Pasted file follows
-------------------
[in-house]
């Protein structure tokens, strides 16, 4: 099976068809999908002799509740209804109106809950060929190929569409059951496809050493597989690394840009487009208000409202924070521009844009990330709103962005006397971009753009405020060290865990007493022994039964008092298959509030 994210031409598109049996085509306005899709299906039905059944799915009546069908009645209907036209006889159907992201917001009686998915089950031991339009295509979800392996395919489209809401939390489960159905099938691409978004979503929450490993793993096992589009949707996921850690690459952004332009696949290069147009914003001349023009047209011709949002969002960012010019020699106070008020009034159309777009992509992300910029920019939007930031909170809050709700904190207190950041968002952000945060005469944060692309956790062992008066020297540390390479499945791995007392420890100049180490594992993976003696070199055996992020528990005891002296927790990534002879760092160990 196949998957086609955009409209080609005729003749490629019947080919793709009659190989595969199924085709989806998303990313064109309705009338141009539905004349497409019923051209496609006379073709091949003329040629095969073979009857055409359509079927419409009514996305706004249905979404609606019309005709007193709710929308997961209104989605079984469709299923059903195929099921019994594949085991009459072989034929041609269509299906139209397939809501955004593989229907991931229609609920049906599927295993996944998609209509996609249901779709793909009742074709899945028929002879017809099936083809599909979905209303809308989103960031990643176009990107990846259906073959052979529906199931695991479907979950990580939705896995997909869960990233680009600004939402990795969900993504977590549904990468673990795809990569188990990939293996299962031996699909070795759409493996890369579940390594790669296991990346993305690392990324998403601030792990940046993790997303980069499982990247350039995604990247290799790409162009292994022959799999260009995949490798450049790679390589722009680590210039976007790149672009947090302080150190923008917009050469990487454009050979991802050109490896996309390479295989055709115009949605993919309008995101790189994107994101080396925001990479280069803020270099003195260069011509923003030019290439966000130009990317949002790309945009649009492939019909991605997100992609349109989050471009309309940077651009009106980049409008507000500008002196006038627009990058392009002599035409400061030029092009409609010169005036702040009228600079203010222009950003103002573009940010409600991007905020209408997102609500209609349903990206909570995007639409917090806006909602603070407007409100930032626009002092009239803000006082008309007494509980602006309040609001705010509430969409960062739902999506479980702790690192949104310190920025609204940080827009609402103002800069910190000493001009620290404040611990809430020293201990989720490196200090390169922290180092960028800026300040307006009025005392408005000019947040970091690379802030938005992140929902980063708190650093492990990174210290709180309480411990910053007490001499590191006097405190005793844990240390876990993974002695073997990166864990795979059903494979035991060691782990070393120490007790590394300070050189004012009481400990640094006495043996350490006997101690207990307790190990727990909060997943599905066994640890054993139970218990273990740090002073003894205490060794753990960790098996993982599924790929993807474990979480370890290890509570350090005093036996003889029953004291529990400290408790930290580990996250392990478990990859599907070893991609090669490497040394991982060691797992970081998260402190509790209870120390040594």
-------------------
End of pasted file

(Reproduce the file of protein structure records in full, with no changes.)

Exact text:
[in-house]
């Protein structure tokens, strides 16, 4: 099976068809999908002799509740209804109106809950060929190929569409059951496809050493597989690394840009487009208000409202924070521009844009990330709103962005006397971009753009405020060290865990007493022994039964008092298959509030 994210031409598109049996085509306005899709299906039905059944799915009546069908009645209907036209006889159907992201917001009686998915089950031991339009295509979800392996395919489209809401939390489960159905099938691409978004979503929450490993793993096992589009949707996921850690690459952004332009696949290069147009914003001349023009047209011709949002969002960012010019020699106070008020009034159309777009992509992300910029920019939007930031909170809050709700904190207190950041968002952000945060005469944060692309956790062992008066020297540390390479499945791995007392420890100049180490594992993976003696070199055996992020528990005891002296927790990534002879760092160990 196949998957086609955009409209080609005729003749490629019947080919793709009659190989595969199924085709989806998303990313064109309705009338141009539905004349497409019923051209496609006379073709091949003329040629095969073979009857055409359509079927419409009514996305706004249905979404609606019309005709007193709710929308997961209104989605079984469709299923059903195929099921019994594949085991009459072989034929041609269509299906139209397939809501955004593989229907991931229609609920049906599927295993996944998609209509996609249901779709793909009742074709899945028929002879017809099936083809599909979905209303809308989103960031990643176009990107990846259906073959052979529906199931695991479907979950990580939705896995997909869960990233680009600004939402990795969900993504977590549904990468673990795809990569188990990939293996299962031996699909070795759409493996890369579940390594790669296991990346993305690392990324998403601030792990940046993790997303980069499982990247350039995604990247290799790409162009292994022959799999260009995949490798450049790679390589722009680590210039976007790149672009947090302080150190923008917009050469990487454009050979991802050109490896996309390479295989055709115009949605993919309008995101790189994107994101080396925001990479280069803020270099003195260069011509923003030019290439966000130009990317949002790309945009649009492939019909991605997100992609349109989050471009309309940077651009009106980049409008507000500008002196006038627009990058392009002599035409400061030029092009409609010169005036702040009228600079203010222009950003103002573009940010409600991007905020209408997102609500209609349903990206909570995007639409917090806006909602603070407007409100930032626009002092009239803000006082008309007494509980602006309040609001705010509430969409960062739902999506479980702790690192949104310190920025609204940080827009609402103002800069910190000493001009620290404040611990809430020293201990989720490196200090390169922290180092960028800026300040307006009025005392408005000019947040970091690379802030938005992140929902980063708190650093492990990174210290709180309480411990910053007490001499590191006097405190005793844990240390876990993974002695073997990166864990795979059903494979035991060691782990070393120490007790590394300070050189004012009481400990640094006495043996350490006997101690207990307790190990727990909060997943599905066994640890054993139970218990273990740090002073003894205490060794753990960790098996993982599924790929993807474990979480370890290890509570350090005093036996003889029953004291529990400290408790930290580990996250392990478990990859599907070893991609090669490497040394991982060691797992970081998260402190509790209870120390040594």